The specific compounds found in given species of plants make them effective against a given category of pests. The bioactive compounds found in plants also dictate their mode of action on the target pests.
The bioactive compounds in botanical pesticides have varied modes of action against different pests including insects, fungi, bacteria, nematodes, and plant host cells infected by viral pathogens. The modes of action include repellence, inhibition, denaturation of proteins, and other effects depending on the type of botanical compound and pest.
For instance, pesticides from pyrethrum target the nerve cells of insects leading to paralysis and later died while neem-based pesticides have antifeedant and repellent properties, induce molting abnormalities, hinder oviposition and disrupt the endocrine system. Synthetic pesticides are more specific in their targets and are mostly neurotoxicants with similar results as botanical pesticides. For more information about botanical pesticides please visit Pritish Kumar Halder’s page.
Understanding the mode of action including the physical, biological, and chemical interactions between the pest and pesticide is vital in pest management as it dictates the management strategy to be adopted. The sections hereunder contain descriptions of modes of action of botanical pesticides against specific groups of agricultural pests.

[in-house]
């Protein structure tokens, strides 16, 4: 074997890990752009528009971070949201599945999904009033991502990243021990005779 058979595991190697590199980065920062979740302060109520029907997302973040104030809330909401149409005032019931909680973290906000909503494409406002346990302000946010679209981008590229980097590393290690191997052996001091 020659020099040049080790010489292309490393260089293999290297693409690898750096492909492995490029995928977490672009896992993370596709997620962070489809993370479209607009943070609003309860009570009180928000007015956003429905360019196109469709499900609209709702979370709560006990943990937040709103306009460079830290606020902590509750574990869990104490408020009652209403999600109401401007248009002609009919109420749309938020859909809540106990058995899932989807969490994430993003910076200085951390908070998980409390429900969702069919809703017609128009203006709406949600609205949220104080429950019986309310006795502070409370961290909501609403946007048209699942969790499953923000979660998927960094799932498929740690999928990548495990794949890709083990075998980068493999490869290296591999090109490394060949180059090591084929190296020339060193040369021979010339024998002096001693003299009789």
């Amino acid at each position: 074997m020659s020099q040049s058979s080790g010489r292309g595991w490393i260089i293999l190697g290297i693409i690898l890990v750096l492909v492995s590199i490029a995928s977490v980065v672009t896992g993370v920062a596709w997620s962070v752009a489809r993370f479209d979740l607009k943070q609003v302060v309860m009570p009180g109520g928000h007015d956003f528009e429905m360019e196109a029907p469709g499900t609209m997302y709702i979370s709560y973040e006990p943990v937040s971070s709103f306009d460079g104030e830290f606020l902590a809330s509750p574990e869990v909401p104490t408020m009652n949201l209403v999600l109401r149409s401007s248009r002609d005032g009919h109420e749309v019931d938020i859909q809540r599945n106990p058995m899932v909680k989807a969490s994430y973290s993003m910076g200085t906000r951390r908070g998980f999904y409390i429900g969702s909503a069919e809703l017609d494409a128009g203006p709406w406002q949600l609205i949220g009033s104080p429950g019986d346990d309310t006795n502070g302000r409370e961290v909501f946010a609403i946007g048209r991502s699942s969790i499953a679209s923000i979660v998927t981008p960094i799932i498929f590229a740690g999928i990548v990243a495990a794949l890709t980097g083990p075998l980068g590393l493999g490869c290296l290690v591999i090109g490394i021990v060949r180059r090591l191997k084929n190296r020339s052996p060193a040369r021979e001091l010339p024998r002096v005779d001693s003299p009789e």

Mode of action
Most plant extracts act on insects by repelling, deterring feeding and oviposition, toxicity, lethal activity, and interfering with physiological activities. The multi-active role of botanical insecticides on insect pests makes them more popular in the market.
For example, commercialized products from plants such as pyrethrum have been reported to possess among others neurotoxicant effects on insect pests causing paralysis and knockdown and consequently mortality. Botanical pesticides also interfere with the production of important enzymes such as those responsible for moulting thus inhibiting growth and development.
The biological nature of botanical pesticides makes their degradation swift and therefore, does not accumulate in the environment such as in water and soils, therefore, eliminating the chances of pollution. Their exposure to air, sunlight, moisture, and high temperatures is enough to break down their constituents.
Integrated pest management (IPM) is an approach that combines several strategies to achieve sustainable pest management. The objective is to sustainably reduce pests, and attain high and profitable yields while keeping the environment safe.
Despite the availability of proof of the efficacy of botanical pesticides against a wide range of crop pests, they are still not well represented in the pesticide market. Commercialization of botanical pesticides is dependent on the availability of the source plants in large quantities and the plants should be readily cultivated. The source plants are either grown for other uses such as food, medicinal, shade, ornamental, or growing naturally in forests and another uncultivated land.
Conclusion and research needs
The natural environment is a rich source of a wide range of plants, some of which have been used to cure human, animal, and plant diseases. Following concerns of human health, environmental safety, and strict regulations on pesticide residues in agricultural produce, the use of synthetic pesticides needs to be done judiciously and only when necessary.